You will work to put out more of your art so that while you may not make much per piece, you’ll have a wide variety of art to choose from.  You’ll also realize that money isn’t the real reason you ever made art in the first place.  And you will get back to making your art for yourself and let the money come second.  You’ll realize that you may have to work for years before you get discovered and that is okay.  You may need to work your day job and work on your art on the side.  But you won’t care anymore because you are still creating.

The rough patches will always come.  I hit them still all the time, even when I try to be rational about it.  But you will also hit some great times.  You will get excellent reviews.  You’ll have a moment of pure inspiration.  A friend you never expected will show up with a kind word and a helpful tip.  You will get an acceptance letter.  You’ll find a new mentor.  Some one will tell you how your work inspired them to try it. You will be reminded of why you really wanted to be an artist.

And that is the moment you will realize that being an artist is tough, but you can’t imagine doing anything else.

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Ten Ways Writing and Photography are the Same

camera and writersI thought this would be a fun little post for a Monday.  As many of you know, I have a number of friends in the photography business.  They are at various levels of the business, and I always marvel at how similar their posts are to those of writers.  This morning I saw a post on Facebook from Gustavo Alfaro Photography.  I can’t for the time of me figure out how to embed this post, so I will just quote it: “Photographers are the most insecure people I know. Don’t believe me? Look at one and tell them their work sucks. Part of being an artist I guess… #‎needtostepitup‬ ‪#‎changingmyvision‬”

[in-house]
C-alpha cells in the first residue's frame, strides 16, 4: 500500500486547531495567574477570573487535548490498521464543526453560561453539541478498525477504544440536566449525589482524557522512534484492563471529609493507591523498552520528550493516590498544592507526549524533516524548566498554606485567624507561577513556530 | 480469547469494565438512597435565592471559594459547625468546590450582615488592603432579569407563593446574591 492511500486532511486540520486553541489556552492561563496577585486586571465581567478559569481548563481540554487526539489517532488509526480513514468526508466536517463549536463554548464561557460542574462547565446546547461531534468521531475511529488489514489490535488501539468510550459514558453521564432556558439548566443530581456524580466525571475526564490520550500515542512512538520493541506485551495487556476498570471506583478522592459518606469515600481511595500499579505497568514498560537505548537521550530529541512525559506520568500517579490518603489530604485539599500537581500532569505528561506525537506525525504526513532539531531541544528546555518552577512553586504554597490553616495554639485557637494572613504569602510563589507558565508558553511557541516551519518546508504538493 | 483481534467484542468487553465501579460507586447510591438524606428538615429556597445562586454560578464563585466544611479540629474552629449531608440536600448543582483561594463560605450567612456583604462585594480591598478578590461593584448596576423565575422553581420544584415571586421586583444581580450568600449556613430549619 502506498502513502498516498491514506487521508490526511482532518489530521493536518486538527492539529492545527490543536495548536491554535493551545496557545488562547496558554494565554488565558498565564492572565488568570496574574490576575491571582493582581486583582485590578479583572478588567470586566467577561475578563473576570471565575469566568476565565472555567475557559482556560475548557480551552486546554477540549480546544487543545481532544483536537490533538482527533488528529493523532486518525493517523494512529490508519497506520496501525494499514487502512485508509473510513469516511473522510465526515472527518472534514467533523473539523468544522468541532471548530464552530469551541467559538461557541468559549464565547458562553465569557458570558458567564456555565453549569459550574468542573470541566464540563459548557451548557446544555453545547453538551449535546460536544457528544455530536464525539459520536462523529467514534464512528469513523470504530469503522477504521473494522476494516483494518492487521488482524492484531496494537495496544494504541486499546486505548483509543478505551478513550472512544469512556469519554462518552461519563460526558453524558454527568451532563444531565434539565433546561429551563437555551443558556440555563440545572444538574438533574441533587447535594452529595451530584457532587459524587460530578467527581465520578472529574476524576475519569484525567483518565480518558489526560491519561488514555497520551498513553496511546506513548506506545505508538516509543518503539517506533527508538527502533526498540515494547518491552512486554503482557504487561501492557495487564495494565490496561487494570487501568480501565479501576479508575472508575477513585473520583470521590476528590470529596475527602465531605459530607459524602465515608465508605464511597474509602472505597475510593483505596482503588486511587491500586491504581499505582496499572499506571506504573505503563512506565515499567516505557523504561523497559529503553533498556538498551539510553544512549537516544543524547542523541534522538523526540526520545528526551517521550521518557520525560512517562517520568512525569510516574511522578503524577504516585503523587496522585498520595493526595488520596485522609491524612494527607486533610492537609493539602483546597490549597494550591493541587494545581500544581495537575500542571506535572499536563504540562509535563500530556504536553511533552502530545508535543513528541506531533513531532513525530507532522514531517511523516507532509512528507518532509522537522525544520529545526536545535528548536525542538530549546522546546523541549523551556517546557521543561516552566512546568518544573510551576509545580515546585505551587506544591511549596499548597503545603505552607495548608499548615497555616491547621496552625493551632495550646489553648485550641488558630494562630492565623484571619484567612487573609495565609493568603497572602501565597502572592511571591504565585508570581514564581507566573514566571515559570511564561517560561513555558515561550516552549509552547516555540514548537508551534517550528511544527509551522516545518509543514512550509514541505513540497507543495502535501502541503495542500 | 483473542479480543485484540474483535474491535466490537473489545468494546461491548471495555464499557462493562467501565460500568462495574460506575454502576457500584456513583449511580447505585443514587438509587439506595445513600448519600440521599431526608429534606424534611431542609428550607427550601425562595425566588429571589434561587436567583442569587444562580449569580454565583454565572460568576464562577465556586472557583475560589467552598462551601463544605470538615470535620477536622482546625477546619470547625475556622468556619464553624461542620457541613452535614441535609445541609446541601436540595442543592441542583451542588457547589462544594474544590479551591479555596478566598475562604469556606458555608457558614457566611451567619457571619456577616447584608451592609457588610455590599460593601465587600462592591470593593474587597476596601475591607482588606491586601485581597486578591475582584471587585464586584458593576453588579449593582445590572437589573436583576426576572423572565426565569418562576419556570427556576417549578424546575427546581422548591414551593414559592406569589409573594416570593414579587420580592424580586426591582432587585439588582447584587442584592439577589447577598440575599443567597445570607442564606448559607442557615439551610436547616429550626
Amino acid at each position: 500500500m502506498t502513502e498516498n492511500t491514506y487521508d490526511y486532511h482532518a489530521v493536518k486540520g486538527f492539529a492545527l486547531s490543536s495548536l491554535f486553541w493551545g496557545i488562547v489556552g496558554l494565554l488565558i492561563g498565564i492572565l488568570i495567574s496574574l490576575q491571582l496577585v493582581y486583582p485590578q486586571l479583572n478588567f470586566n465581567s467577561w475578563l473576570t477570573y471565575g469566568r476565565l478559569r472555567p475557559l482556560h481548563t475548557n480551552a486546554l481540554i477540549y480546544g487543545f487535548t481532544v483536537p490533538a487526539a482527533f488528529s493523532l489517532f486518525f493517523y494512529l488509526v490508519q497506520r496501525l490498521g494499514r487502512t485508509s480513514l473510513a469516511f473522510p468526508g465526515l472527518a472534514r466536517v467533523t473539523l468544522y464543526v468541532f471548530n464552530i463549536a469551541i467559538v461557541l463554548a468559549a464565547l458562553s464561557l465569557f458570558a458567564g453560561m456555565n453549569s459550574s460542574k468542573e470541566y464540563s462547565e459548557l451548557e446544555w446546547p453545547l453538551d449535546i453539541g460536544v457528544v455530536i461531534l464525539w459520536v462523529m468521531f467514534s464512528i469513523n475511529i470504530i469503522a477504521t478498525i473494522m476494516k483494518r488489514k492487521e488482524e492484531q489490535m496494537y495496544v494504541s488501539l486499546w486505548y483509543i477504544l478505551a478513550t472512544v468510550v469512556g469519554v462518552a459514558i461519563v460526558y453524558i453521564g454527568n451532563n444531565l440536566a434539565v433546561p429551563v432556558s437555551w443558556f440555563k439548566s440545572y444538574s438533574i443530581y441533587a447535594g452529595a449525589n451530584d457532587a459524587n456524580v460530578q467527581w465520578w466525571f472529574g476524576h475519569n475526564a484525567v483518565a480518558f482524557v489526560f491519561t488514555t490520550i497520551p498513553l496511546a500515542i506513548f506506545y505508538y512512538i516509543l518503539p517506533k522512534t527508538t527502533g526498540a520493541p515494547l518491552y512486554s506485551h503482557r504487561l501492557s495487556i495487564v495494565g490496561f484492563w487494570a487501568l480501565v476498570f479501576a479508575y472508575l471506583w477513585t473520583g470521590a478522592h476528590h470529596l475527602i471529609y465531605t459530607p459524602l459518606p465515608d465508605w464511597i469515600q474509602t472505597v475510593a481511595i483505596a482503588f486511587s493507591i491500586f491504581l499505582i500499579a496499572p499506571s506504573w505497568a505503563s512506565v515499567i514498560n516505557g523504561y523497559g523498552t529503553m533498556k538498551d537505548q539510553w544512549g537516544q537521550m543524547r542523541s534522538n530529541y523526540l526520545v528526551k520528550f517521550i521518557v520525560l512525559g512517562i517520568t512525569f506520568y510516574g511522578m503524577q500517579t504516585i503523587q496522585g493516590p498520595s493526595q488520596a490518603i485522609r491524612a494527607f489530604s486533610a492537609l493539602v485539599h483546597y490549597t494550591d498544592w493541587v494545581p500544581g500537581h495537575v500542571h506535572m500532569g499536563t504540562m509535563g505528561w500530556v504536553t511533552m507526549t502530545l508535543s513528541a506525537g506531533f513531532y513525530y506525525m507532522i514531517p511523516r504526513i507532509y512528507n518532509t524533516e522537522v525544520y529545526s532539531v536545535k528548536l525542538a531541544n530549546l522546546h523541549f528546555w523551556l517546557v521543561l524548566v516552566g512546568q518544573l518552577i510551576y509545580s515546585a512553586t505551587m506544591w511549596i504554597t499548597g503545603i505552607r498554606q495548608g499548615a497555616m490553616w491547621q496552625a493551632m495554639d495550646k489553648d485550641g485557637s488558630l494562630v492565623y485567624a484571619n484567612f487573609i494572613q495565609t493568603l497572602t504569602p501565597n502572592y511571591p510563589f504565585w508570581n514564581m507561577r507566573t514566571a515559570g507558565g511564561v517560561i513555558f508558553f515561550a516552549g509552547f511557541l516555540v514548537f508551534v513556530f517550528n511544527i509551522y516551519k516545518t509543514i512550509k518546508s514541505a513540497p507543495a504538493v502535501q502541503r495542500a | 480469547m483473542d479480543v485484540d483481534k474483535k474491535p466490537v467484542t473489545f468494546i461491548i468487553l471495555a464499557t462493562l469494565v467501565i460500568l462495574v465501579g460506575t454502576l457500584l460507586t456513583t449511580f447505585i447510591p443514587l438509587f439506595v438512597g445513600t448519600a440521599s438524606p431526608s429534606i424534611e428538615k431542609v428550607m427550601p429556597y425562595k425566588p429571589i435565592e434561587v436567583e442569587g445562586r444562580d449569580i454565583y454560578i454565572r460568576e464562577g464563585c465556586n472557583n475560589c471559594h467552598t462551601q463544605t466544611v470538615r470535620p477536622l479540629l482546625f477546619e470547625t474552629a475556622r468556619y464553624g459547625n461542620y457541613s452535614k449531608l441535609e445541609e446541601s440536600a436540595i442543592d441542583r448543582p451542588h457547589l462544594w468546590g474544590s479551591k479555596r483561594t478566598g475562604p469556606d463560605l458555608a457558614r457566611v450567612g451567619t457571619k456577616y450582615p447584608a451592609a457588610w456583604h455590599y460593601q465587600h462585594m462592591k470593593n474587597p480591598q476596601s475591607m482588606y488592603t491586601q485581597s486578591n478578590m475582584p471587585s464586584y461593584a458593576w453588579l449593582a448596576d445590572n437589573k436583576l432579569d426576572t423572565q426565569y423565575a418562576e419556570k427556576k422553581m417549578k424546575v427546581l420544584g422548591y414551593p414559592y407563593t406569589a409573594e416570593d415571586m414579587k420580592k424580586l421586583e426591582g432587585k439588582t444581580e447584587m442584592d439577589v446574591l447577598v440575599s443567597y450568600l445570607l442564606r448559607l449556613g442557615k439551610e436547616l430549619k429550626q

This post reminded me a lot of myself, I have a few insecurities. And well, it got me back to thinking on how similar the lives of the writer and photographer are.  So her are 10 reasons writing and photography are the same:

1. We both never have time to work on our craft.

It is true.  I’ve never seen a group of people complain about a lack of time more than writers.  That was until I met photographers. We are remarkably similar in this. Our crafts take time, and there isn’t enough time to work on it.  Sure, we have to feed the dog, water the lawn, clean the house, care for the kids, but that isn’t the reason we have no time. The real reason…

2. We both spend far too long on the internet.

And we call this time on the internet, research. Writers are getting character ideas, researching possible locations, getting ideas on character names, learning the difference between than and then.  Photographers call it “getting shoot ideas.” or “buying props”. The truth is simple.  Just look at our Facebook pages. We are too busy sharing cat photos, complaining we don’t have time to work, and writing blog posts about the similarities between… well you get the point.

3. Our friends and family don’t take our craft seriously.

Oh, you write books.  How cute.  It isn’t hard.  HA! Sure.  You take pictures all day.  When will you get a real job.  Hell, my phone takes pictures. See, to them it is a cute hobby.  Your mom might love you, but your best friend is too busy to worry about this little hobby of yours.  Secretly they all hope you will get a real job so that you’ll stop posting links to your work and go back to sending the Candy Crush tickets.  Some even make fun little remarks like: “When will I see a movie about your book?” or “Was that your photo I saw on TIME?” or “So you still play make believe.” or “I bet it is hard to take pictures of beautiful women/men all day.”